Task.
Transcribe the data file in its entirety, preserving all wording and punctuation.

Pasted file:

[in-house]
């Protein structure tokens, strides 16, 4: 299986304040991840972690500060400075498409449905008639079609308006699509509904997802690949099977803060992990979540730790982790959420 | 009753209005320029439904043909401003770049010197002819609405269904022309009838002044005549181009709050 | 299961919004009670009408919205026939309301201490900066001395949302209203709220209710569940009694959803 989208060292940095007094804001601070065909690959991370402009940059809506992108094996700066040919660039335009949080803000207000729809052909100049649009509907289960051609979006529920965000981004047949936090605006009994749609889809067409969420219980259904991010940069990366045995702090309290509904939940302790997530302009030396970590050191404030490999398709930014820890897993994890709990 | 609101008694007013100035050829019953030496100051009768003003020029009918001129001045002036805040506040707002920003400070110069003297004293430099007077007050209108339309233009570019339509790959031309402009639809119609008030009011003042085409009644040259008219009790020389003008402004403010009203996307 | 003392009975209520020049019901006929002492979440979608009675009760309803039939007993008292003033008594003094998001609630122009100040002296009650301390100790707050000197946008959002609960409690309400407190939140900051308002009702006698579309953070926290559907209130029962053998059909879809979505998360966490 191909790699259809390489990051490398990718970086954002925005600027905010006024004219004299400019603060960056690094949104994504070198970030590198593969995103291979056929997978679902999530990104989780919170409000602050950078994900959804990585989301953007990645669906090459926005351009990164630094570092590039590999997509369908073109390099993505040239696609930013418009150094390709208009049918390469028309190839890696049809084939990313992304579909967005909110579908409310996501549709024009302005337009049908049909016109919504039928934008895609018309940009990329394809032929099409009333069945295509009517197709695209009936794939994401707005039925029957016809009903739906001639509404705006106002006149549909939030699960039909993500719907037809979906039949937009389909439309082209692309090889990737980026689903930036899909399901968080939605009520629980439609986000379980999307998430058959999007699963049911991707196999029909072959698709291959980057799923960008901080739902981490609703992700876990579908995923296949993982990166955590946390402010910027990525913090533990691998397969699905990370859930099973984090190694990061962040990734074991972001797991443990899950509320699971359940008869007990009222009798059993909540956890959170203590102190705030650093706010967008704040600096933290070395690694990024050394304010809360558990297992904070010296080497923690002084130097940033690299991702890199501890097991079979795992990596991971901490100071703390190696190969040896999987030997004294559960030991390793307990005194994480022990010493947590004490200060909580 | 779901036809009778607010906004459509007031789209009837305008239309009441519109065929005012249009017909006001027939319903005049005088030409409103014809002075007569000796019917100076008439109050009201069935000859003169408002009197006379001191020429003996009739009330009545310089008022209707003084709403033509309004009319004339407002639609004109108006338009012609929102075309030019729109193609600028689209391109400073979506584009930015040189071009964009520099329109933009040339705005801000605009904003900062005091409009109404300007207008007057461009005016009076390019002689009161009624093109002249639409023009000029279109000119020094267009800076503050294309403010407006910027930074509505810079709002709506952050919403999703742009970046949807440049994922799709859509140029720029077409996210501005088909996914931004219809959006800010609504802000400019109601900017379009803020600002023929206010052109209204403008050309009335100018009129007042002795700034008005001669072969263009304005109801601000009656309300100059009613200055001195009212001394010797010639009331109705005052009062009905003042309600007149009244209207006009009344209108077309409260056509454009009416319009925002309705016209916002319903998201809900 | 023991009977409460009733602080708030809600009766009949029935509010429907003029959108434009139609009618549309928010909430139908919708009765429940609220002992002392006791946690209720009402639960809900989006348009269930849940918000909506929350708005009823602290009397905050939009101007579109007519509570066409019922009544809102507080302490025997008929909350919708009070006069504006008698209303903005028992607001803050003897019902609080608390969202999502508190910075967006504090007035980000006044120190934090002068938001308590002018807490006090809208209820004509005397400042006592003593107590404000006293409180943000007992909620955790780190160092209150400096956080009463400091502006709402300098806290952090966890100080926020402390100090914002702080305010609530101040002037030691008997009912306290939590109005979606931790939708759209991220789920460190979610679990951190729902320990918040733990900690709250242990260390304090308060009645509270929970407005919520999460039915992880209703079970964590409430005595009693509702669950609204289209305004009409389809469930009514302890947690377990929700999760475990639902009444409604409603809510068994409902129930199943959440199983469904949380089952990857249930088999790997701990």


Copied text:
[in-house]
């Protein structure tokens, strides 16, 4: 299986304040991840972690500060400075498409449905008639079609308006699509509904997802690949099977803060992990979540730790982790959420 | 009753209005320029439904043909401003770049010197002819609405269904022309009838002044005549181009709050 | 299961919004009670009408919205026939309301201490900066001395949302209203709220209710569940009694959803 989208060292940095007094804001601070065909690959991370402009940059809506992108094996700066040919660039335009949080803000207000729809052909100049649009509907289960051609979006529920965000981004047949936090605006009994749609889809067409969420219980259904991010940069990366045995702090309290509904939940302790997530302009030396970590050191404030490999398709930014820890897993994890709990 | 609101008694007013100035050829019953030496100051009768003003020029009918001129001045002036805040506040707002920003400070110069003297004293430099007077007050209108339309233009570019339509790959031309402009639809119609008030009011003042085409009644040259008219009790020389003008402004403010009203996307 | 003392009975209520020049019901006929002492979440979608009675009760309803039939007993008292003033008594003094998001609630122009100040002296009650301390100790707050000197946008959002609960409690309400407190939140900051308002009702006698579309953070926290559907209130029962053998059909879809979505998360966490 191909790699259809390489990051490398990718970086954002925005600027905010006024004219004299400019603060960056690094949104994504070198970030590198593969995103291979056929997978679902999530990104989780919170409000602050950078994900959804990585989301953007990645669906090459926005351009990164630094570092590039590999997509369908073109390099993505040239696609930013418009150094390709208009049918390469028309190839890696049809084939990313992304579909967005909110579908409310996501549709024009302005337009049908049909016109919504039928934008895609018309940009990329394809032929099409009333069945295509009517197709695209009936794939994401707005039925029957016809009903739906001639509404705006106002006149549909939030699960039909993500719907037809979906039949937009389909439309082209692309090889990737980026689903930036899909399901968080939605009520629980439609986000379980999307998430058959999007699963049911991707196999029909072959698709291959980057799923960008901080739902981490609703992700876990579908995923296949993982990166955590946390402010910027990525913090533990691998397969699905990370859930099973984090190694990061962040990734074991972001797991443990899950509320699971359940008869007990009222009798059993909540956890959170203590102190705030650093706010967008704040600096933290070395690694990024050394304010809360558990297992904070010296080497923690002084130097940033690299991702890199501890097991079979795992990596991971901490100071703390190696190969040896999987030997004294559960030991390793307990005194994480022990010493947590004490200060909580 | 779901036809009778607010906004459509007031789209009837305008239309009441519109065929005012249009017909006001027939319903005049005088030409409103014809002075007569000796019917100076008439109050009201069935000859003169408002009197006379001191020429003996009739009330009545310089008022209707003084709403033509309004009319004339407002639609004109108006338009012609929102075309030019729109193609600028689209391109400073979506584009930015040189071009964009520099329109933009040339705005801000605009904003900062005091409009109404300007207008007057461009005016009076390019002689009161009624093109002249639409023009000029279109000119020094267009800076503050294309403010407006910027930074509505810079709002709506952050919403999703742009970046949807440049994922799709859509140029720029077409996210501005088909996914931004219809959006800010609504802000400019109601900017379009803020600002023929206010052109209204403008050309009335100018009129007042002795700034008005001669072969263009304005109801601000009656309300100059009613200055001195009212001394010797010639009331109705005052009062009905003042309600007149009244209207006009009344209108077309409260056509454009009416319009925002309705016209916002319903998201809900 | 023991009977409460009733602080708030809600009766009949029935509010429907003029959108434009139609009618549309928010909430139908919708009765429940609220002992002392006791946690209720009402639960809900989006348009269930849940918000909506929350708005009823602290009397905050939009101007579109007519509570066409019922009544809102507080302490025997008929909350919708009070006069504006008698209303903005028992607001803050003897019902609080608390969202999502508190910075967006504090007035980000006044120190934090002068938001308590002018807490006090809208209820004509005397400042006592003593107590404000006293409180943000007992909620955790780190160092209150400096956080009463400091502006709402300098806290952090966890100080926020402390100090914002702080305010609530101040002037030691008997009912306290939590109005979606931790939708759209991220789920460190979610679990951190729902320990918040733990900690709250242990260390304090308060009645509270929970407005919520999460039915992880209703079970964590409430005595009693509702669950609204289209305004009409389809469930009514302890947690377990929700999760475990639902009444409604409603809510068994409902129930199943959440199983469904949380089952990857249930088999790997701990």